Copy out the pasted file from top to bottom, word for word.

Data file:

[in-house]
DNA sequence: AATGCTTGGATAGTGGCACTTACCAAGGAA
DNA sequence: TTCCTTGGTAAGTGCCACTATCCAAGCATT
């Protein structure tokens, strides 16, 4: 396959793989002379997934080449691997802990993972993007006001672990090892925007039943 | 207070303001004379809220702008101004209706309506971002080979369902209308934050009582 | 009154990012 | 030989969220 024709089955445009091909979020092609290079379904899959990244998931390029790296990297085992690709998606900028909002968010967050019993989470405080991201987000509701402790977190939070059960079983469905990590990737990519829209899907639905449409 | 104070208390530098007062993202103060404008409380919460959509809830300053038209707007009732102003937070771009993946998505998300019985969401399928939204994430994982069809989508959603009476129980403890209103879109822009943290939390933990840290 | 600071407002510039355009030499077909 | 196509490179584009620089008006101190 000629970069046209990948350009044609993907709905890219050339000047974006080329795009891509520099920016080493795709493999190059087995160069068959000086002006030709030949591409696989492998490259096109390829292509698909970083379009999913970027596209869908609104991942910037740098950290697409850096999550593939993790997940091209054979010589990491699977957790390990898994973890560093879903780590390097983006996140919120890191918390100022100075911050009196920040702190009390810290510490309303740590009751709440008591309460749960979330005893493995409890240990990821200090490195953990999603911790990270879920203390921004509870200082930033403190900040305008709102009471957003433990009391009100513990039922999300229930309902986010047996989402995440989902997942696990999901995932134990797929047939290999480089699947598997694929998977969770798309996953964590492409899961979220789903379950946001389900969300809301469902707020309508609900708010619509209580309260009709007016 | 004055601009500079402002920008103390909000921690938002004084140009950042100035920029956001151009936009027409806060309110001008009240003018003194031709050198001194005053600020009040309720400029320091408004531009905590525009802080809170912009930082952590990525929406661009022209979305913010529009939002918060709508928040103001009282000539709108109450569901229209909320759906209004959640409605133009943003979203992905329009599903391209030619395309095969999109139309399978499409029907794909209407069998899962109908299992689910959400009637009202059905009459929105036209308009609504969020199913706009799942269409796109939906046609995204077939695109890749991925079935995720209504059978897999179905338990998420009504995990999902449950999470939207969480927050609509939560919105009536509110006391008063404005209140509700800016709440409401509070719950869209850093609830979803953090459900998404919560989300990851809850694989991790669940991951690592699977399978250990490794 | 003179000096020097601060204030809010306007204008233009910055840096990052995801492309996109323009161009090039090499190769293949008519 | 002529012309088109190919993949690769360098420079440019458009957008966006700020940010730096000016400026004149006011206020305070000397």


[in-house]
DNA sequence: AATGCTTGGATAGTGGCACTTACCAAGGAA
DNA sequence: TTCCTTGGTAAGTGCCACTATCCAAGCATT
């Protein structure tokens, strides 16, 4: 396959793989002379997934080449691997802990993972993007006001672990090892925007039943 | 207070303001004379809220702008101004209706309506971002080979369902209308934050009582 | 009154990012 | 030989969220 024709089955445009091909979020092609290079379904899959990244998931390029790296990297085992690709998606900028909002968010967050019993989470405080991201987000509701402790977190939070059960079983469905990590990737990519829209899907639905449409 | 104070208390530098007062993202103060404008409380919460959509809830300053038209707007009732102003937070771009993946998505998300019985969401399928939204994430994982069809989508959603009476129980403890209103879109822009943290939390933990840290 | 600071407002510039355009030499077909 | 196509490179584009620089008006101190 000629970069046209990948350009044609993907709905890219050339000047974006080329795009891509520099920016080493795709493999190059087995160069068959000086002006030709030949591409696989492998490259096109390829292509698909970083379009999913970027596209869908609104991942910037740098950290697409850096999550593939993790997940091209054979010589990491699977957790390990898994973890560093879903780590390097983006996140919120890191918390100022100075911050009196920040702190009390810290510490309303740590009751709440008591309460749960979330005893493995409890240990990821200090490195953990999603911790990270879920203390921004509870200082930033403190900040305008709102009471957003433990009391009100513990039922999300229930309902986010047996989402995440989902997942696990999901995932134990797929047939290999480089699947598997694929998977969770798309996953964590492409899961979220789903379950946001389900969300809301469902707020309508609900708010619509209580309260009709007016 | 004055601009500079402002920008103390909000921690938002004084140009950042100035920029956001151009936009027409806060309110001008009240003018003194031709050198001194005053600020009040309720400029320091408004531009905590525009802080809170912009930082952590990525929406661009022209979305913010529009939002918060709508928040103001009282000539709108109450569901229209909320759906209004959640409605133009943003979203992905329009599903391209030619395309095969999109139309399978499409029907794909209407069998899962109908299992689910959400009637009202059905009459929105036209308009609504969020199913706009799942269409796109939906046609995204077939695109890749991925079935995720209504059978897999179905338990998420009504995990999902449950999470939207969480927050609509939560919105009536509110006391008063404005209140509700800016709440409401509070719950869209850093609830979803953090459900998404919560989300990851809850694989991790669940991951690592699977399978250990490794 | 003179000096020097601060204030809010306007204008233009910055840096990052995801492309996109323009161009090039090499190769293949008519 | 002529012309088109190919993949690769360098420079440019458009957008966006700020940010730096000016400026004149006011206020305070000397």